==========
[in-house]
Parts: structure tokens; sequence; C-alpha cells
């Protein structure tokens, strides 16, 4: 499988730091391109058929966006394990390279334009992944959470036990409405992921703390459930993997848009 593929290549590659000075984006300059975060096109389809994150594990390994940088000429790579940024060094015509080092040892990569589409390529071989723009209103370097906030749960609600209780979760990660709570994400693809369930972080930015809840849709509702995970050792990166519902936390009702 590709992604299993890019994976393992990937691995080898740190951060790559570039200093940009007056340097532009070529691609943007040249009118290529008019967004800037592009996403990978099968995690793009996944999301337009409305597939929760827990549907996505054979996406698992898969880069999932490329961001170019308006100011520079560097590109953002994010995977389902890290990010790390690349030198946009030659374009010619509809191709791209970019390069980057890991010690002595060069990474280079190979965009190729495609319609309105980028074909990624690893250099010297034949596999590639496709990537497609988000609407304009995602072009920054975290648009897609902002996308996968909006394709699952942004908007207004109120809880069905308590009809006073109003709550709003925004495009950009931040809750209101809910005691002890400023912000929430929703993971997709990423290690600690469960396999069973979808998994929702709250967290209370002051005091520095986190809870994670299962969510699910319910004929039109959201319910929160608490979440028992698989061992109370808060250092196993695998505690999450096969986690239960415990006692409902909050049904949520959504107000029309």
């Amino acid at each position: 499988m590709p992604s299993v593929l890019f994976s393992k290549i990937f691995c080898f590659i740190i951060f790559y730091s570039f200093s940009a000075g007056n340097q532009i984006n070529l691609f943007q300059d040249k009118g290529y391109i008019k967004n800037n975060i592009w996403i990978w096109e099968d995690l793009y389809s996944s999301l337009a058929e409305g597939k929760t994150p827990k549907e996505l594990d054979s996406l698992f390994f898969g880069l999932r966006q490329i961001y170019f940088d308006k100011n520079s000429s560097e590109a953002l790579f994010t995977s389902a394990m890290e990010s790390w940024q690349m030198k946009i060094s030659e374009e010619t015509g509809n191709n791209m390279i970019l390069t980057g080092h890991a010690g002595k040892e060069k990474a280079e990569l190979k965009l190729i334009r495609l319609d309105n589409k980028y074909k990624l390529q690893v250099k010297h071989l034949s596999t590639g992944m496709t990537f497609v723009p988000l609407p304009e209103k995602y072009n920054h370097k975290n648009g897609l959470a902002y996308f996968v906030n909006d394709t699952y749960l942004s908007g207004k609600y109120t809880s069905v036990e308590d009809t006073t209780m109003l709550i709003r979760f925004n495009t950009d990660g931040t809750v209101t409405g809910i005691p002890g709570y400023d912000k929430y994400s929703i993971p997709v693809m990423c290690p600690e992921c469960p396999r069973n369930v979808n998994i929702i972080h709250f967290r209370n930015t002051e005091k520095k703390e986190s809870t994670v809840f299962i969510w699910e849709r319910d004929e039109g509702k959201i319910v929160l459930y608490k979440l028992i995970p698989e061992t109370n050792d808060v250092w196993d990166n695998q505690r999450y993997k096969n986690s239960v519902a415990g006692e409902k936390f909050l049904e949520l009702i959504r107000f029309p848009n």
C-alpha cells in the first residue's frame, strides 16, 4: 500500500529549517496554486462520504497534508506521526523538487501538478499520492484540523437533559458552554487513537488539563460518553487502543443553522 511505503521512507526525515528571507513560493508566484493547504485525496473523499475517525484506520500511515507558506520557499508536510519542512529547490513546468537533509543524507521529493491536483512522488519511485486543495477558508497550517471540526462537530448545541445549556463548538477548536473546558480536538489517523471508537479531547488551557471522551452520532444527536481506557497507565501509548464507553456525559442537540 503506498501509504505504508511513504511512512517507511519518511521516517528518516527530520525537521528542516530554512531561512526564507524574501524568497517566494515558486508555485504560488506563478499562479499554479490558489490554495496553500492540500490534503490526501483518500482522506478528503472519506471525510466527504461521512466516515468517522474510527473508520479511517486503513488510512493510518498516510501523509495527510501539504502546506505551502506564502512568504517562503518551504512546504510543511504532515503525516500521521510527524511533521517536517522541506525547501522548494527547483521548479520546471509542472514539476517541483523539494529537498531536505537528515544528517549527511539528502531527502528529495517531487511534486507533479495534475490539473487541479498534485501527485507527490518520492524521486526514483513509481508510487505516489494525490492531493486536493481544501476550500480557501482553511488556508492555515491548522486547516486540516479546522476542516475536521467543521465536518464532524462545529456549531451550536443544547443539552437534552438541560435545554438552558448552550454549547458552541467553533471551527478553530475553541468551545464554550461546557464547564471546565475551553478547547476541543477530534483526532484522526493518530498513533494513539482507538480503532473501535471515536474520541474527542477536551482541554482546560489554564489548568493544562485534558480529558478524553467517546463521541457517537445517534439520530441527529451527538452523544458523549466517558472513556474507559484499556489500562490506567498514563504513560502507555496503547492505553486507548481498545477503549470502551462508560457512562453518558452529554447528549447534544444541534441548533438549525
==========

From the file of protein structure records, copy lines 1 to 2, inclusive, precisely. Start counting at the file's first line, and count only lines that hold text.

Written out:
[in-house]
Parts: structure tokens; sequence; C-alpha cells